By Sameer Hashmi and Ian Rose
BBC News, Dubai
BBC Middle East analyst
Egyptian archaeologists have made a stunning discovery of a lost city that dates back more than 3,400 years to the time of the pharaohs.
The find has been called one of the most important since the unearthing of the tomb of Tutankhamun.
The archaeologists were searching for a temple in the desert sands near the city of Luxor. They began finding something else; the walls of houses stretching away in all directions.
There were rooms filled with items that ancient Egyptians used in every day life. Rings and coloured pottery bore the seal of one of country’s most powerful pharaohs, Amenhotep the Magnificent.
In one neighbourhood a bakery was found, and evidence of food preparation for many people.
Elsewhere there were signs of industrial activity. It seems some residents were engaged in the making of decorations for tombs and temples.
The great find will provide huge amounts of information – perhaps even an answer to why the site was eventually abandoned by its people.
This discovery is something really substantial in the history of Egyptian archaeology.
The well-preserved city has been described as nothing less than "an Egyptian Pompeii".
BBC News, Kampala
Uganda and Egypt have signed an agreement to share intelligence amid escalating tensions in the region over the building of a mega dam by Ethiopia on a tributary of the River Nile.
In a statement, Uganda's army said the deal was reached in talks on Wednesday between senior military intelligence officials of the two countries.
"The fact that Uganda and Egypt share the Nile, co-operation between the two countries is inevitable because what affects Ugandans will in one way or another affect Egypt," the statement quoted the head of the Egyptian delegation, Major General Sameh Saber El-Degwi, as saying.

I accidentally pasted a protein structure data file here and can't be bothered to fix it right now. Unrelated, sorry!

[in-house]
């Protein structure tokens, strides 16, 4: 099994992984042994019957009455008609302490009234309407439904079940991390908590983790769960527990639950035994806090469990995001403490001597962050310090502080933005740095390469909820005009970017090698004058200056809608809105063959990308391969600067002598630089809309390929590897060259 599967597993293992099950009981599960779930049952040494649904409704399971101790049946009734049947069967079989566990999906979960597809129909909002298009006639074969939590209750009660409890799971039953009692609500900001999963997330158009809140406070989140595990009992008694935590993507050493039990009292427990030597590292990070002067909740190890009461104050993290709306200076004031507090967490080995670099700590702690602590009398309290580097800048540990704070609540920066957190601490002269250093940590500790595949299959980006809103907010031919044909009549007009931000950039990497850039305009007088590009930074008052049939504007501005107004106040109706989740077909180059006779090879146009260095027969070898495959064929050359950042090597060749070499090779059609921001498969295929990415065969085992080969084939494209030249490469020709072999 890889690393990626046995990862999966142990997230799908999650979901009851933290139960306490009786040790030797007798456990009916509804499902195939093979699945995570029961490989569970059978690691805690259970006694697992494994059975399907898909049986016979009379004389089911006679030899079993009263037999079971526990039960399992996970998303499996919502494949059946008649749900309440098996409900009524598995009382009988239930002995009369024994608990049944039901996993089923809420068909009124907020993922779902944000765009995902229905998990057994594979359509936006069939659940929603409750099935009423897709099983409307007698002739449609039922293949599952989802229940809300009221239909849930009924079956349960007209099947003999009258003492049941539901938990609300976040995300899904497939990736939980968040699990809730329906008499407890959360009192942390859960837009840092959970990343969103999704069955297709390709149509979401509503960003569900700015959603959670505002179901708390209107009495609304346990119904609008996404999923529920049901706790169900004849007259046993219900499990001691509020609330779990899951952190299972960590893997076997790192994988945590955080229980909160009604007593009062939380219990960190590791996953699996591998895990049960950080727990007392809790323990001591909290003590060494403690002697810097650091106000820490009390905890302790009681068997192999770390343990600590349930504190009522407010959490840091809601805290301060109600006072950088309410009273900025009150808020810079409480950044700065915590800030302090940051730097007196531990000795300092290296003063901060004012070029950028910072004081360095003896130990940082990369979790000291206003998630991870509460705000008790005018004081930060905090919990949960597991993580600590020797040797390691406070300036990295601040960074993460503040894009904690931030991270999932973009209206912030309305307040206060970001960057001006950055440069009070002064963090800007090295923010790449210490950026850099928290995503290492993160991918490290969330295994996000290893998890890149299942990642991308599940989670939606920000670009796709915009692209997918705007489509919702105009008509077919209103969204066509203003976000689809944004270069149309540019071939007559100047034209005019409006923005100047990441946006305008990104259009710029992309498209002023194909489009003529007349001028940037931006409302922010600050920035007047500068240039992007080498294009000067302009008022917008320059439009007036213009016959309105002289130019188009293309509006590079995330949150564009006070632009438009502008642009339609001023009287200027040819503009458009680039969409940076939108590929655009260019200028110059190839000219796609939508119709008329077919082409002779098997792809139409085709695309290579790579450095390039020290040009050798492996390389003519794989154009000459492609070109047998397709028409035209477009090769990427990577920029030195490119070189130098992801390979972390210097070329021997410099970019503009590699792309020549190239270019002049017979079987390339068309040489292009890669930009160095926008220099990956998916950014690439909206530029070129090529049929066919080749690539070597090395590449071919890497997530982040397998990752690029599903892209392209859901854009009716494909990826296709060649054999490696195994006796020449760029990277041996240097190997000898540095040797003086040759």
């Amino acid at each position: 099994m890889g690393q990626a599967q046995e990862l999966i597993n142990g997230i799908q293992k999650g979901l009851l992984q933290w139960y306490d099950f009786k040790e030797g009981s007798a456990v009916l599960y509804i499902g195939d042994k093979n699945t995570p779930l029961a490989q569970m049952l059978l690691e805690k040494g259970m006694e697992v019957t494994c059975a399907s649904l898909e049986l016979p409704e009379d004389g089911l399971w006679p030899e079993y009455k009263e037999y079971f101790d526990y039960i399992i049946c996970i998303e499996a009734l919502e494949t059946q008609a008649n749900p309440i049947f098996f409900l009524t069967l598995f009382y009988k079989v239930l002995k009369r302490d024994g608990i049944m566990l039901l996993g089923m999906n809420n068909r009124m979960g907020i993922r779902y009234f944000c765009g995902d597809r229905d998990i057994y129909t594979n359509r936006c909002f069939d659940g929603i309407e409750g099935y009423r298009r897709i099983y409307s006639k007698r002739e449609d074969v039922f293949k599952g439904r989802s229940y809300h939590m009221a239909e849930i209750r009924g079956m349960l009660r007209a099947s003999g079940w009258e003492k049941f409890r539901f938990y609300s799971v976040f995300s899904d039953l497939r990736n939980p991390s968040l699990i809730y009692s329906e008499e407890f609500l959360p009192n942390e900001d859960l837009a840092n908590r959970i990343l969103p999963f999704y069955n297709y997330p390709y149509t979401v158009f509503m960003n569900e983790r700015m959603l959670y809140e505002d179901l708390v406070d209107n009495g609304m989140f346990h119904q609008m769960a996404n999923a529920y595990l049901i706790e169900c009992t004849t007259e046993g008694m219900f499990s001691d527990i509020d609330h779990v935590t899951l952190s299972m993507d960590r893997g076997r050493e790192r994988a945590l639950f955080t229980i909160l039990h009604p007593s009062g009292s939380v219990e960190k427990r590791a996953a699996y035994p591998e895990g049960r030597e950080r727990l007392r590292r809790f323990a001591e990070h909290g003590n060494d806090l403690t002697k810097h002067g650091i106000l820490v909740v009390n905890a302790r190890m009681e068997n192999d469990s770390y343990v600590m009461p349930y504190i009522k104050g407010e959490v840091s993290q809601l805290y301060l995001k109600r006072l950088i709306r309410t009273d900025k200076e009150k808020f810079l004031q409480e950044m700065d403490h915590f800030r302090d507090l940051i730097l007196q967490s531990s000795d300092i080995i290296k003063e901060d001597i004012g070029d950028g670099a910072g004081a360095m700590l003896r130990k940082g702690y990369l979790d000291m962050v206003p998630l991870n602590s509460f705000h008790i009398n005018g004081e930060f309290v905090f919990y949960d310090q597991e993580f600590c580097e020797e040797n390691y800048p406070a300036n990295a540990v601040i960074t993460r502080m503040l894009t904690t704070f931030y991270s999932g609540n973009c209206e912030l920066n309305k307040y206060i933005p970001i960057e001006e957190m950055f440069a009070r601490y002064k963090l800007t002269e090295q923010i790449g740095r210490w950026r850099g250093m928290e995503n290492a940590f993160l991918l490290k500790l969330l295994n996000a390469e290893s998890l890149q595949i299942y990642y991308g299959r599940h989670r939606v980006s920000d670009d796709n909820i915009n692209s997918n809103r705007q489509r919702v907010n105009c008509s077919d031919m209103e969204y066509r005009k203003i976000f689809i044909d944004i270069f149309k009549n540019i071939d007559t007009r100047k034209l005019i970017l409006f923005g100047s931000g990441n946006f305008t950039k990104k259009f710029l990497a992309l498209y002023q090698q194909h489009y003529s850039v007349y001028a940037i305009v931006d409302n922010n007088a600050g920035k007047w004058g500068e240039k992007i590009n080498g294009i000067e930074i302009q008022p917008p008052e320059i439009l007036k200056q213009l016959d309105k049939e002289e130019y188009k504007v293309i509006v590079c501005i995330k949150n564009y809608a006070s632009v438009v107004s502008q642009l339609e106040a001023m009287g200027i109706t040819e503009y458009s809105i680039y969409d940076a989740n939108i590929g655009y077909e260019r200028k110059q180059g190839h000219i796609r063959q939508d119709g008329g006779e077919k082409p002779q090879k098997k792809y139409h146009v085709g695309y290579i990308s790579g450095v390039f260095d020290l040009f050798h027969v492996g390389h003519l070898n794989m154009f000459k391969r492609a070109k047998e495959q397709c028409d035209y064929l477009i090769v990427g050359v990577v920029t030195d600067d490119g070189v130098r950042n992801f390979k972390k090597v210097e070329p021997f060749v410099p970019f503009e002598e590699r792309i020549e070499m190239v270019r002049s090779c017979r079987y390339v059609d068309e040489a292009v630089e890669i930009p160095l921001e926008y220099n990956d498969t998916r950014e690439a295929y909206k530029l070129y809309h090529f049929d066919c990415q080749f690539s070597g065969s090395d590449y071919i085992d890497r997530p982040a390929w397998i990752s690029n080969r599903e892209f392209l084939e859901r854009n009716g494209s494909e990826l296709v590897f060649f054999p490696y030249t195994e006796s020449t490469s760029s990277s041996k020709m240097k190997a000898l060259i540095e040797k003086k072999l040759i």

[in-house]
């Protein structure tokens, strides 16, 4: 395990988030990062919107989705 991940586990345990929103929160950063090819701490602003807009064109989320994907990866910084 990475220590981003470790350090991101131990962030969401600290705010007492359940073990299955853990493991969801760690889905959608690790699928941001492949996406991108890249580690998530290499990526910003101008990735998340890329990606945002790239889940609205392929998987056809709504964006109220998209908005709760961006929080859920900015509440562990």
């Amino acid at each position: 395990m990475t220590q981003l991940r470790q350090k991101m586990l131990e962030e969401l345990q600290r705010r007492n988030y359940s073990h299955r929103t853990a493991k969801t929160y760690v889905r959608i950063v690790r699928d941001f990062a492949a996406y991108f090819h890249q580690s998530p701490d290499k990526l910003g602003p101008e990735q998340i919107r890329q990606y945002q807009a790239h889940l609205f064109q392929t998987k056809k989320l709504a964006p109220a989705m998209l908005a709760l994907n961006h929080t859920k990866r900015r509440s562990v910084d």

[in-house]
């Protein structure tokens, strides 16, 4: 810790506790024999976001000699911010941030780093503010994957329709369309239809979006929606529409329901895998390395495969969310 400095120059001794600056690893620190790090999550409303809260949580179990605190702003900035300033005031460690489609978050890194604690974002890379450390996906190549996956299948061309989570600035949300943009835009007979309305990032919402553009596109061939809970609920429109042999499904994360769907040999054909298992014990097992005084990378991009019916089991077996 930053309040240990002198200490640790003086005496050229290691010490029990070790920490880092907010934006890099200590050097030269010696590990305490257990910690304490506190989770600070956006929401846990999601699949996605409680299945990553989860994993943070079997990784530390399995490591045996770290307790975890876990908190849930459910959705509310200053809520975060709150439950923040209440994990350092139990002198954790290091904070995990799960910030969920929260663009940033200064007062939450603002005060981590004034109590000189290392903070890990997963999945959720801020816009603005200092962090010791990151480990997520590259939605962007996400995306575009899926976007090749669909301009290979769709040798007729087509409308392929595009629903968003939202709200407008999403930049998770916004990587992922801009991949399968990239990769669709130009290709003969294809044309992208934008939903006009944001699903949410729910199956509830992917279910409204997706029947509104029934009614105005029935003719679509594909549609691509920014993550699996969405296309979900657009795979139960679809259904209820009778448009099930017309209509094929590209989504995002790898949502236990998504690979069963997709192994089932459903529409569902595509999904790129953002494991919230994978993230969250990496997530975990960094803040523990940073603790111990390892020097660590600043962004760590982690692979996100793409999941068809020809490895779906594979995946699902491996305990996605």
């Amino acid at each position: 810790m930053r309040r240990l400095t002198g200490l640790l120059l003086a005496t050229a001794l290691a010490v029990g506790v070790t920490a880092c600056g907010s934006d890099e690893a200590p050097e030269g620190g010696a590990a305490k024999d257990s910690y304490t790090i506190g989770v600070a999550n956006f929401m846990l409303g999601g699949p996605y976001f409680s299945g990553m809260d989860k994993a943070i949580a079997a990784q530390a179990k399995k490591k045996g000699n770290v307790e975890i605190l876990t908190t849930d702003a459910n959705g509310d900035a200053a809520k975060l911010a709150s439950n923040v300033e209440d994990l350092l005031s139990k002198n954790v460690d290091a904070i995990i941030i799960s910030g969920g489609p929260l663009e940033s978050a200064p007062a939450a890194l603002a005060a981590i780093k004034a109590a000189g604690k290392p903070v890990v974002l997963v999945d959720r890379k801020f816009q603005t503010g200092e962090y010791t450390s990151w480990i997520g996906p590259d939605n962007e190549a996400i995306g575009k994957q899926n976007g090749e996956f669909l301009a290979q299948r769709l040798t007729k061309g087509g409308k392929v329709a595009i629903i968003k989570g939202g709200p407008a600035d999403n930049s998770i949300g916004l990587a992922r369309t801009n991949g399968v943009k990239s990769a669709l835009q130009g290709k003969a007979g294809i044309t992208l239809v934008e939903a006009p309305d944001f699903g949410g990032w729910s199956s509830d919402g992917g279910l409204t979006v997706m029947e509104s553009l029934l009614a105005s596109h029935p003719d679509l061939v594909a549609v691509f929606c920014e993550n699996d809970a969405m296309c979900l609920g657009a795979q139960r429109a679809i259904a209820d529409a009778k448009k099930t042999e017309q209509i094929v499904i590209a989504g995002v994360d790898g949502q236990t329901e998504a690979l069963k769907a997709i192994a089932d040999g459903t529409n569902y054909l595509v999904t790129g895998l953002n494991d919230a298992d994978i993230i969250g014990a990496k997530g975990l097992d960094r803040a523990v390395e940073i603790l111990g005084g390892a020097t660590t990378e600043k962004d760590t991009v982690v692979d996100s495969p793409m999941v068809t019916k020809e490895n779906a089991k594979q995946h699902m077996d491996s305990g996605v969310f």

The dam has long been a source of tension between Egypt and Ethiopia, with then-US President Donald Trump warning last year that Egypt might blow it up.
Ethiopia sees the hydroelectric project as crucial for its economic growth and a vital source of energy.
But Egypt and Sudan, which are downstream, fear the $4bn (£3bn) dam will greatly reduce their access to water.
Uganda is the source of the White Nile, while the Blue Nile originates in Ethiopia.
Three-way talks, brokered by the Democratic Republic of Congo's President Felix Tshisekedi, collapsed on Tuesday.
Traffic stopped and people stood in silence to honour the six million Jews killed by the Nazis during World War Two.
BBC Afaan Oromo
Tech giant Facebook says that it has removed more than a dozen accounts and pages on Facebook and Instagram "from Egypt that targeted Ethiopia, Sudan and Turkey.
"We removed 17 Facebook accounts, six Pages, and three Instagram accounts from Egypt that targeted Ethiopia, Sudan, and Turkey. We found this network as part of our internal investigation and linked it to Bee Interactive, a marketing firm in Egypt," the social media company said.
It said the pages had violated Facebook policy against foreign interference and had been involved in "coordinated inauthentic behaviour".